Putting Scientific Creationism in Curricula Would Be Difficult and Costly, Officials Say
While preparations continue for the American Civil Liberties Union's suits against Arkansas and Louisiana for requiring "balanced treatment" of creationism, education officials in those states are faced with the prospect of implementing those laws should they stand in court.
So far, laws requiring balanced treatment for "evolution-science" and "creation-science" have passed in only those two states, but similar laws are likely to be proposed in other states and, if passed, will present similar problems of implementation.
The Arkansas law, which goes into effect during the 1982-83 school year and permits schools to give "balanced treatment" now, will come to trial Oct. 26., and education officials are waiting for the outcome before taking any action to implement it.
Sherman Peterson, associate director for instruction in Arkansas, says, "We are waiting to see how the suit is resolved. Until then we are not going to take any action to implement the decision. No cost-estimate has been made because local school districts are going to have most of the responsibility for implementation."
Dan V.L. Pinkleton, Assistant Superintendent of the Arkansas Department of Education, says that certain implications of the legislation--for example, just what the term "balanced treatment" will mean in practice--have not yet been examined.
The Louisiana law is fundamentally the same, except for a few details. Its author, Representative Bill Keith worked from the Arkansas law, and during the legislative process discrimination clauses were added, the definition of creation-science was streamlined, a section on "legislative finding of fact" was added, and provisions for implementation, left out of the Arkansas law, were made.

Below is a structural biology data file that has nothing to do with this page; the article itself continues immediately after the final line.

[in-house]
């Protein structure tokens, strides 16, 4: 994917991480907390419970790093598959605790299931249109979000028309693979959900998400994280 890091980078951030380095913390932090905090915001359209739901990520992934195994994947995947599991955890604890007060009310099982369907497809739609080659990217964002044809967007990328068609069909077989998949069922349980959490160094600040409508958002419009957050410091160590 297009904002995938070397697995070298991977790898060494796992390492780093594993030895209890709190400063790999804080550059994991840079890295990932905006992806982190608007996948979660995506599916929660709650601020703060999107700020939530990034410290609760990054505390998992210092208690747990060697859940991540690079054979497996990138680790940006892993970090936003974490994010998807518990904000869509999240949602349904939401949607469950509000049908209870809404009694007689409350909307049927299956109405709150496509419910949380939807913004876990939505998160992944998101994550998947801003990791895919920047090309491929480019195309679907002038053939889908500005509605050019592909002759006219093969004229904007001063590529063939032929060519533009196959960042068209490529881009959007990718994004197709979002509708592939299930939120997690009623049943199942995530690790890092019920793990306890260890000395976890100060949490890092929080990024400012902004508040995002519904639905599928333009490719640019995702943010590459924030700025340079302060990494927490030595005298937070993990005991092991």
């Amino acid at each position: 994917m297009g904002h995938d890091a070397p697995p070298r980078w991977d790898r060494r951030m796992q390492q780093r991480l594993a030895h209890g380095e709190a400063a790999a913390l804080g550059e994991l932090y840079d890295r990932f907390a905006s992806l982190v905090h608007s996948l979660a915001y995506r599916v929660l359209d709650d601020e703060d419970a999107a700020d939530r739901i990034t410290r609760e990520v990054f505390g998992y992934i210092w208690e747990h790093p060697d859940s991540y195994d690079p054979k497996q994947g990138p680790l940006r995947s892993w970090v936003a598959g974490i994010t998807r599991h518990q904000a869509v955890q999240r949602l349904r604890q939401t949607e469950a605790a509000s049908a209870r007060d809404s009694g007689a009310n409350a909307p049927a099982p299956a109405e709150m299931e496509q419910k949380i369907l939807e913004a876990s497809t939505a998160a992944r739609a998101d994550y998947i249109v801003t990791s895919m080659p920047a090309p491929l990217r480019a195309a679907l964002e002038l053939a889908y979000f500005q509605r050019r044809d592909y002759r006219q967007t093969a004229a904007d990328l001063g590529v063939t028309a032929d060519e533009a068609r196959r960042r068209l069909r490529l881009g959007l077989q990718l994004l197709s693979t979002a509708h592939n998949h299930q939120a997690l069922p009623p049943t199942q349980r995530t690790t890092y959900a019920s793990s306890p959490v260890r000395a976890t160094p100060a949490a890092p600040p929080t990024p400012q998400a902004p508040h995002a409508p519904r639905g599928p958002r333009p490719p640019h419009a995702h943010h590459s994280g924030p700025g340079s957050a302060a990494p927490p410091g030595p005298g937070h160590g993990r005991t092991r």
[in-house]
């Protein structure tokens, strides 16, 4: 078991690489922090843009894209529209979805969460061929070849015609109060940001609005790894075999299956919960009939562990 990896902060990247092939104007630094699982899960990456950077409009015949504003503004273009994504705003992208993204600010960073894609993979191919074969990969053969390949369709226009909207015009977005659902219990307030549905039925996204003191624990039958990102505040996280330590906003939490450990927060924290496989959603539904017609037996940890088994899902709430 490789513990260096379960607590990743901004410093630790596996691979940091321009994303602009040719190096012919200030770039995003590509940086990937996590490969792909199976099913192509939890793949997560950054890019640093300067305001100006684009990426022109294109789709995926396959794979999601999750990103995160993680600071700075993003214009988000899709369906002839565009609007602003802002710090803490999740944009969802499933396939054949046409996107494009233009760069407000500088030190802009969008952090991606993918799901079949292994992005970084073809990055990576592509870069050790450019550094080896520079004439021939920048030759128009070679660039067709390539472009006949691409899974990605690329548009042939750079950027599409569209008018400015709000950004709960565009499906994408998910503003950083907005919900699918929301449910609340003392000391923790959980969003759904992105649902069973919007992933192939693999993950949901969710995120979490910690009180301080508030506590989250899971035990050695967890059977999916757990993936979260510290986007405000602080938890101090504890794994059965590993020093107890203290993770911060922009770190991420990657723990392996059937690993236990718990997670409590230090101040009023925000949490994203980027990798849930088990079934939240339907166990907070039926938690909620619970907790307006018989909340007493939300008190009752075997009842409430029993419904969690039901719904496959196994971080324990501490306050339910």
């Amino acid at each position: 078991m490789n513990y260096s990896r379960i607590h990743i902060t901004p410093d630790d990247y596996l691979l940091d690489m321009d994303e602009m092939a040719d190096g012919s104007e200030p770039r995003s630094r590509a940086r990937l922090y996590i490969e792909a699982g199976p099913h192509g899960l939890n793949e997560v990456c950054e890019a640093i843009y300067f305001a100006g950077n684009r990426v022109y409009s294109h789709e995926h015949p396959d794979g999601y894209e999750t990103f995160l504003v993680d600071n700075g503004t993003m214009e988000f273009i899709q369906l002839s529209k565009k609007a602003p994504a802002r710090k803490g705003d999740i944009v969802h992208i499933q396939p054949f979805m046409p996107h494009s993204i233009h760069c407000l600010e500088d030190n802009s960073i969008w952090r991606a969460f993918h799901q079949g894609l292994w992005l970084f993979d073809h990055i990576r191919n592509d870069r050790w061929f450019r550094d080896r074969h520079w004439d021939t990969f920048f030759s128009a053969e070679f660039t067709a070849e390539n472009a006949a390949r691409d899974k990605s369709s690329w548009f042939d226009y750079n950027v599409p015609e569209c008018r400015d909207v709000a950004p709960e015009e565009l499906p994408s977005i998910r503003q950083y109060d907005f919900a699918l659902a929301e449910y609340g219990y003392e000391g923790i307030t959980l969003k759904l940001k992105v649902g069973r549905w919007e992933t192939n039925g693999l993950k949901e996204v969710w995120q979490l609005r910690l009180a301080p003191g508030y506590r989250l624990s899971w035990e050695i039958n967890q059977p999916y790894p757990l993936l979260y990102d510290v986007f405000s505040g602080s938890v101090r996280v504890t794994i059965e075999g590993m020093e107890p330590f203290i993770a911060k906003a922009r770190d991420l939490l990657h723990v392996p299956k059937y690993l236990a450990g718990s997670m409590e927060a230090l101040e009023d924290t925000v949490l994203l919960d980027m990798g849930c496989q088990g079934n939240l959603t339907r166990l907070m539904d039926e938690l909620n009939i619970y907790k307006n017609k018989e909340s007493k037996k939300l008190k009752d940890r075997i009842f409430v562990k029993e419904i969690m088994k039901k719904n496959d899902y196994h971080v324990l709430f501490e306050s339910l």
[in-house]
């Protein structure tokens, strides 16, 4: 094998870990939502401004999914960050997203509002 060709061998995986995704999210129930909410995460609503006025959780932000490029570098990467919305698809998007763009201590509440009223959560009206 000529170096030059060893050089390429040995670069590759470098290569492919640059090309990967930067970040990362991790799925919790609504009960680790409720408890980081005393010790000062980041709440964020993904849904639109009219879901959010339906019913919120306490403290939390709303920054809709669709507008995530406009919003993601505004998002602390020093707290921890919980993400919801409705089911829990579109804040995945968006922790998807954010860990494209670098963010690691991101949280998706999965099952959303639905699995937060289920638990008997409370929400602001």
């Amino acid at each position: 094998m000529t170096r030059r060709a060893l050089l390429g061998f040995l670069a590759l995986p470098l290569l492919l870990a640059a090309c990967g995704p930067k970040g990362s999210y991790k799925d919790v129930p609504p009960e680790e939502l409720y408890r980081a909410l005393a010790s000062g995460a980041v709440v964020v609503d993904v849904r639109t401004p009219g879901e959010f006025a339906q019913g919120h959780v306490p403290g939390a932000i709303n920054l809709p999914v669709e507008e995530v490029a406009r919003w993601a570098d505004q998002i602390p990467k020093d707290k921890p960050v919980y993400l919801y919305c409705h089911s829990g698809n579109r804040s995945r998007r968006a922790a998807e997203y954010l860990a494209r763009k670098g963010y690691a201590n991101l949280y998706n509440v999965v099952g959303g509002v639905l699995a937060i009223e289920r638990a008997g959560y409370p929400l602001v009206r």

The Louisiana law provides for a seven-man committee of creation-scientists who shall provide resource services in the development of curriculum guides requested by any city or parish school board.
The governor will appoint the committee, which may or may not be solely responsible for implementation, but state department of education officials expect to be called upon for advice in any case, and are preparing well in advance.
Don W. McGehee, science supervisor of the Louisiana State Department of Education, is currently reviewing textbooks, lesson plans, "curriculum models," and a full proposal from one organization "interested in advising us on putting creationism into the classrooms."
Mr. McGehee, who is quite frankly opposed to Louisiana's new creationism law, says local districts in his state traditionally depend heavily on the state department of education for leadership.
"We could divorce ourselves from any involvement, but because we are in a leadership position, it is our responsibility, although some of us don't have our heart in the program, so to speak," he said.